By Alice Fabbre, Special to the Tribune
October 9, 2013
A recent study out of Northwestern University suggests that presenting certain smells during sleep could help reduce fear memories.
Although the study showed the smell trigger attached to the fearful memory could help calm fears, scientists say it's too early to tell whether this could be used as a long-term treatment.
We talked to Dr. Jay Gottfried, the study's senior author and associate professor of neurology at Northwestern University Feinberg School of Medicine, to find out what the study means. Here is an edited version of our interview.
Q: What did the study involve?
A: We did sort of a Pavlovian response where we took a picture of a face and paired it with (a mild) electric shock so the face came to predict fear (for our patients). We did this with an odor in the background.
Afterward, we had the subjects take a nap, and every time they entered slow-wave sleep we presented that odor in the absence of that shock. By presenting that odor in sleep, we were able to reduce the emotional response evoked by the face. This is all done with the appropriate control.
We also did fear conditioning with a different face and a different smell but didn't present (that smell) in sleep. (Our subjects) still showed the same fear response (to the picture of the face where the smell wasn't presented during sleep).
Q: What was it about introducing the smell during sleep that made your test group less fearful to the picture when they woke up and saw it again?
A: What we think is happening is that when the smell is re-presented in sleep, it reactivates a memory of the fearful face, but of course in the absence of any shock. Therefore, after repeated presentations of the smell (in sleep), subjects form a new safe memory, such that the face no longer triggers a fear response. In the scientific literature, this is known as "fear extinction."
After subjects wake up, presentation of the face is now less fearful to the subjects (compared with a control condition involving a different face). We think areas of the brain including the hippocampus (for memory processing) and the amygdala (for emotion processing) are involved in mediating these changes.
Q: Why are the results of this study important?
A: It shows that we can actually modulate emotional memories in sleep.
Q: Practically speaking, how could this work?
A: That's the million-dollar question. Probably the next step is to find patients who have post-traumatic stress disorder. There is a pretty good subset of those patients who actually have smell triggers that will set off the anxiety and stress response. Gunpowder smells can set off a lot of those stress responses (for soldiers). Rape victims talk about how there's a certain smell or cologne may set off their anxiety.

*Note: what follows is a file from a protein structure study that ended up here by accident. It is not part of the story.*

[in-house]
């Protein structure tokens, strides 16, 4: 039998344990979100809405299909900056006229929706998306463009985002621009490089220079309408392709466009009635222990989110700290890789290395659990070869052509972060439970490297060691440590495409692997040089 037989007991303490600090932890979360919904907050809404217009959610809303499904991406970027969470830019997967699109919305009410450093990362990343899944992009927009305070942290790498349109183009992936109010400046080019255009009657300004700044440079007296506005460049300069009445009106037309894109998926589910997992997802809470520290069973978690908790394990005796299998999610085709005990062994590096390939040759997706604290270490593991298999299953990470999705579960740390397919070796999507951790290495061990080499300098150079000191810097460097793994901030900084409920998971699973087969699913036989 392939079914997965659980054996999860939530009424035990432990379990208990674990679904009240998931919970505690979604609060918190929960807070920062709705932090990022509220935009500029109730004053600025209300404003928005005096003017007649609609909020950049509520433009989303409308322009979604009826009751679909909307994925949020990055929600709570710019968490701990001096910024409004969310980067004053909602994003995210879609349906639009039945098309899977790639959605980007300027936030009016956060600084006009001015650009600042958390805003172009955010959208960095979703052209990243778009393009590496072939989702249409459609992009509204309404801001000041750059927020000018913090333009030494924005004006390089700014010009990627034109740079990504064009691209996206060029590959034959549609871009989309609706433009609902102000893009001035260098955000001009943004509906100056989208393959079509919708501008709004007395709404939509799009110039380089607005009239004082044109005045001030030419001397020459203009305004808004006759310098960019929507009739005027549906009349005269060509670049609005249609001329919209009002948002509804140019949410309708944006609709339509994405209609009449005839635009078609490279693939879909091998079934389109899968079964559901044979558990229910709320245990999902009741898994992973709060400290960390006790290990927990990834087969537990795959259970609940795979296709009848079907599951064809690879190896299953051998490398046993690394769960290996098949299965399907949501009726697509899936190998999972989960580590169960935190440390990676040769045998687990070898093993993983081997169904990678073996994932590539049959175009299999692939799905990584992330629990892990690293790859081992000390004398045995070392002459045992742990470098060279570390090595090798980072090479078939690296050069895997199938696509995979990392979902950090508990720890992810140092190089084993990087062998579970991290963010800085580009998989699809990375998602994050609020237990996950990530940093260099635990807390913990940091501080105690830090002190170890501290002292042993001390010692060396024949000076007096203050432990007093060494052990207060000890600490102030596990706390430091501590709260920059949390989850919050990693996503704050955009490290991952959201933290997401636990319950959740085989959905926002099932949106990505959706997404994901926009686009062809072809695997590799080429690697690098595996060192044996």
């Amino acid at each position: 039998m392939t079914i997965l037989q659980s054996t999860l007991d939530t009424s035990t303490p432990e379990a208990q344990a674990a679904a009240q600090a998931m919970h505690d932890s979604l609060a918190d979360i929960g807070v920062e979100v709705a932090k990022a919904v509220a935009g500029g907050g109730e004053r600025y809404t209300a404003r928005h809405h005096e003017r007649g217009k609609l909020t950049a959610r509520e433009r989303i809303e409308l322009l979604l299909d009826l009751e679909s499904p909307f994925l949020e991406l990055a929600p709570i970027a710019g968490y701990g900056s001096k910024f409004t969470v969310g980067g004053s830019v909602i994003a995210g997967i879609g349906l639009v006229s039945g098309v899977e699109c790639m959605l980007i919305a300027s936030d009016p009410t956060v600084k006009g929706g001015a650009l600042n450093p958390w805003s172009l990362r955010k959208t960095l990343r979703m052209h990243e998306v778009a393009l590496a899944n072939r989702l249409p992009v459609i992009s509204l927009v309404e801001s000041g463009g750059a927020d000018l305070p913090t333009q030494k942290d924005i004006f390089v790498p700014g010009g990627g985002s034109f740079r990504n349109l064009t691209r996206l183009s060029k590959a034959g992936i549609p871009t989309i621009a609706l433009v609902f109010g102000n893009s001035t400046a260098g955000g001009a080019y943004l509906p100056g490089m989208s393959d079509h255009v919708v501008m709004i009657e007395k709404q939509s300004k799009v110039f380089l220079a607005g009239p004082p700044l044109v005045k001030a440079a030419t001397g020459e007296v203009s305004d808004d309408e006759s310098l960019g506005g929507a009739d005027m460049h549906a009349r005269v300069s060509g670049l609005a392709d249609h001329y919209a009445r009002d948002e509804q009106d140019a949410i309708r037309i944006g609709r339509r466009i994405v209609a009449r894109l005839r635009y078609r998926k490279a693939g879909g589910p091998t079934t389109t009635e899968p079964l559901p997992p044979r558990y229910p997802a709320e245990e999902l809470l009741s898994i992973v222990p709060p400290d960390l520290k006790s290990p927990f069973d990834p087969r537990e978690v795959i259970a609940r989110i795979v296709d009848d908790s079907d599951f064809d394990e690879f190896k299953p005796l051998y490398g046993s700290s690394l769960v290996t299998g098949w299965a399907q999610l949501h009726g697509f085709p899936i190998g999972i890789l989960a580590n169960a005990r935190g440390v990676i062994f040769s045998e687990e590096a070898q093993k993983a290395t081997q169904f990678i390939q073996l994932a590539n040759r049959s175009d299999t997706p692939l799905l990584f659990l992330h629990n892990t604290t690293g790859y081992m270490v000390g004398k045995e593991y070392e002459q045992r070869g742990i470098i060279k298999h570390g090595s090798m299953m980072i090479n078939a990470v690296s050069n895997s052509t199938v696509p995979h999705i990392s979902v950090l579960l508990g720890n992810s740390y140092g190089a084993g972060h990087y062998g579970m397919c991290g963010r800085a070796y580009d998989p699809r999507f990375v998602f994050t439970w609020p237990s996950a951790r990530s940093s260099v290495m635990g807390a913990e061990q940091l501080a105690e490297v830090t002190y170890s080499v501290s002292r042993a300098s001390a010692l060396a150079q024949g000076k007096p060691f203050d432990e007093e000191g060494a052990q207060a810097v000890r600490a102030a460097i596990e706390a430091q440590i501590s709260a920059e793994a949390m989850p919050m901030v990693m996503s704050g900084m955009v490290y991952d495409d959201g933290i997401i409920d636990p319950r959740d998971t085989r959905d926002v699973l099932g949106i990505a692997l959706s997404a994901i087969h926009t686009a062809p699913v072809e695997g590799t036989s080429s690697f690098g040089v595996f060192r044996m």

There are many different kinds of circumstances where smell seems to play a role in trigger — if we could identify a given patients smell trigger we could try presenting that smell during sleep and see if we can achieve a kind of reduction in their reactive stress.
One aspect of our study we were looking at was the expression of fear within a couple of hours after sleep. If it works for a day and wears off, it's not much of a remedy. It would be interesting to see if through more exposure periods or some type of manipulation if this affects out into months.
Q: Can phobias affect sleep?
A: In general, people who are depressed or anxious have poorer sleep, so if the phobia is a very specific phobia, like arachnophobia (a fear of spiders), I don't know if that itself is going to cause much of a disruption of sleep. But with more generalized anxiety or phobic syndromes, there certainly could be sleep disruption.
Q: What types of treatments for phobias could arise out of this study?
A: I don't know if this would work as a treatment for anything (such as arachnophobia or other general phobias that aren't triggered by a smell). It worked in 15 young healthy adults. It could be cool looking into (treatments), but that would be more speculative.
Q: What type of phobias could be treated in a similar manner?
A: With our experiment, we basically taught and introduced new fear memories in the context of this odor. In the case of arachnophobia, for whatever reason these patients learn to be scared of spiders. In some distant memory they became scared of spiders, presumably in the absence of any smell. Simply presenting a smell in sleep if it has no bearing on the phobia may not have any impact.
What we could do is pair the spider with a certain smell in the daytime and then present the smell in sleep, but that's several steps beyond what we're studying.
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